States have made dozens of changes to their teacher-pension systems in the past four years, but those changes largely fail to deal with longer-term structural problems—and actually come at teachers' expense, contends a report issued today.
Michigan becomes the 24th "right to work" state prohibiting unions from assessing fees from nonmembers.
A teacher-training program sponsored by the Woodrow Wilson National Fellowship Foundation expands to New Jersey.
The Florida department of education posted the first round of aggregate results from its new teacher evaluation system, then withdrew it within hours due to errors.
Tennessee's Race to the Top-financed professional development is examined by the state's comptroller.
Los Angeles' schools and teachers' union have reached a tentative pact about the conditions of teacher evaluation.
The American Federation of Teachers has charged the National Board for Professional Teaching Standards to set new beginning-teacher standards—and create an exam states could adopt to determine whether new teachers have met them.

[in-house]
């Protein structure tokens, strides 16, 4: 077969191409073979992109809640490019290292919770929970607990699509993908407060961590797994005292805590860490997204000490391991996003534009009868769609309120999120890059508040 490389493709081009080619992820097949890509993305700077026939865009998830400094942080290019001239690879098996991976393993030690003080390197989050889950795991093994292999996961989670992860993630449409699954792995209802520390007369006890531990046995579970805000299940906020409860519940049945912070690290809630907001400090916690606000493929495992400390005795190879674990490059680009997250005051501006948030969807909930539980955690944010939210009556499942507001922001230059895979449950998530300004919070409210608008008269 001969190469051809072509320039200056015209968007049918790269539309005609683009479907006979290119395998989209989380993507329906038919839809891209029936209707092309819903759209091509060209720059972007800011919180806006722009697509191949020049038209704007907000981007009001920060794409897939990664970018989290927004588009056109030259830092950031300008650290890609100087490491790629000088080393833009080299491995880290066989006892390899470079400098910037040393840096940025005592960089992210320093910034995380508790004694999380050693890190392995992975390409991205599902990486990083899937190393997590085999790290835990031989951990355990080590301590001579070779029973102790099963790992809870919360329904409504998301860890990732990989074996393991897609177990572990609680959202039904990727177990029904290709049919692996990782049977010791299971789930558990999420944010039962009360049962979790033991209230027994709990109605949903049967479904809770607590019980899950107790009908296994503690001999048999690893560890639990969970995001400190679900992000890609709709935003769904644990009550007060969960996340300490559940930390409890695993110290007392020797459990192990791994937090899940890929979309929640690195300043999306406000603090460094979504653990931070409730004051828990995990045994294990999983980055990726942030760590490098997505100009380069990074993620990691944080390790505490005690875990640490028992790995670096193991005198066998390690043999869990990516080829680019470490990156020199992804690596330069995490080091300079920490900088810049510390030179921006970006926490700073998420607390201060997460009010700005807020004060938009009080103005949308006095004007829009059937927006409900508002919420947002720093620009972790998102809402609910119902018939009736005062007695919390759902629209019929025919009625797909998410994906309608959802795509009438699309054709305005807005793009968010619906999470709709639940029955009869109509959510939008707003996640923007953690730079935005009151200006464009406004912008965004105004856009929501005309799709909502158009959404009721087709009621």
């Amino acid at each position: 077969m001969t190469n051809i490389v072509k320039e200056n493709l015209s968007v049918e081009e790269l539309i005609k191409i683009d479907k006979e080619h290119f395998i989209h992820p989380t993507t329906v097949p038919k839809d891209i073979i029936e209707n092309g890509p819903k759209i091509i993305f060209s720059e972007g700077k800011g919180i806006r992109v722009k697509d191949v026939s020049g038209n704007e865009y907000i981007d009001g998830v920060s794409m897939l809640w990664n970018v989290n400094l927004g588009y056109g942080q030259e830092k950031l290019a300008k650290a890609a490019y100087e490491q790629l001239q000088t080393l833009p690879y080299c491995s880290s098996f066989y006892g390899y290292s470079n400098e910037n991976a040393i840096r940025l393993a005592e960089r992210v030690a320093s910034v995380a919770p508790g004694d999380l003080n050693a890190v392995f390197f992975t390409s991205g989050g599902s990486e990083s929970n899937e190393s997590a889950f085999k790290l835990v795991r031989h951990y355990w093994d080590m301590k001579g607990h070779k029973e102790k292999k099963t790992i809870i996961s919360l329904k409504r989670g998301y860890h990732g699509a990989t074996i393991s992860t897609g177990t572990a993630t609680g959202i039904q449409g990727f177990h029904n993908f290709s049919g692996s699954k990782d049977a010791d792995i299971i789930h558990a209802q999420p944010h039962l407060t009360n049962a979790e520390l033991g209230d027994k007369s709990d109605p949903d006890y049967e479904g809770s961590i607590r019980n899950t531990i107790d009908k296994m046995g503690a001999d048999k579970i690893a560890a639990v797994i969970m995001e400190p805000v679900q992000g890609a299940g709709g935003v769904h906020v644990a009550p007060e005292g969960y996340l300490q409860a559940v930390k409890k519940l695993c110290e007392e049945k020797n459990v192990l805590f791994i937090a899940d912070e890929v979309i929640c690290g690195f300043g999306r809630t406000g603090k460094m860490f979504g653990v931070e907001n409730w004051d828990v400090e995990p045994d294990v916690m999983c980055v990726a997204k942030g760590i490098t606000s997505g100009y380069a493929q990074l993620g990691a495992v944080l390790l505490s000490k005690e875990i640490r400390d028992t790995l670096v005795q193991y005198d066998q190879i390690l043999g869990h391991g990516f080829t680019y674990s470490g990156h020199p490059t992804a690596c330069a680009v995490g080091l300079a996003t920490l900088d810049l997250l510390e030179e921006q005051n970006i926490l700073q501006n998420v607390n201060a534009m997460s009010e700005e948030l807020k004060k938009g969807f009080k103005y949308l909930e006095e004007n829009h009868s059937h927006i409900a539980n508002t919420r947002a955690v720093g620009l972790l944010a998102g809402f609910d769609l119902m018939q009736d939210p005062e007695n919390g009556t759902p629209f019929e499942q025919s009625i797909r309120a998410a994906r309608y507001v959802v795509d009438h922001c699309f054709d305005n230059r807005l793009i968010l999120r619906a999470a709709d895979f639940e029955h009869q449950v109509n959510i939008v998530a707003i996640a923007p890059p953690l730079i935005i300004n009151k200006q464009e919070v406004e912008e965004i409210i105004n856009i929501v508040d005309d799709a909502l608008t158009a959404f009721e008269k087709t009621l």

In a changing curricular marketplace, states and districts right now have two main options to consider as they make decisions about whether to purchase new materials.
What funding streams could the U.S. Department of Education tap to advance a competitive program to reform teacher preparation?
New Mexico's tiered teacher-licensing system, which grants large boosts in pay as teachers advance, doesn't appear to have much of a relationship to teachers' ability to improve their students' test scores.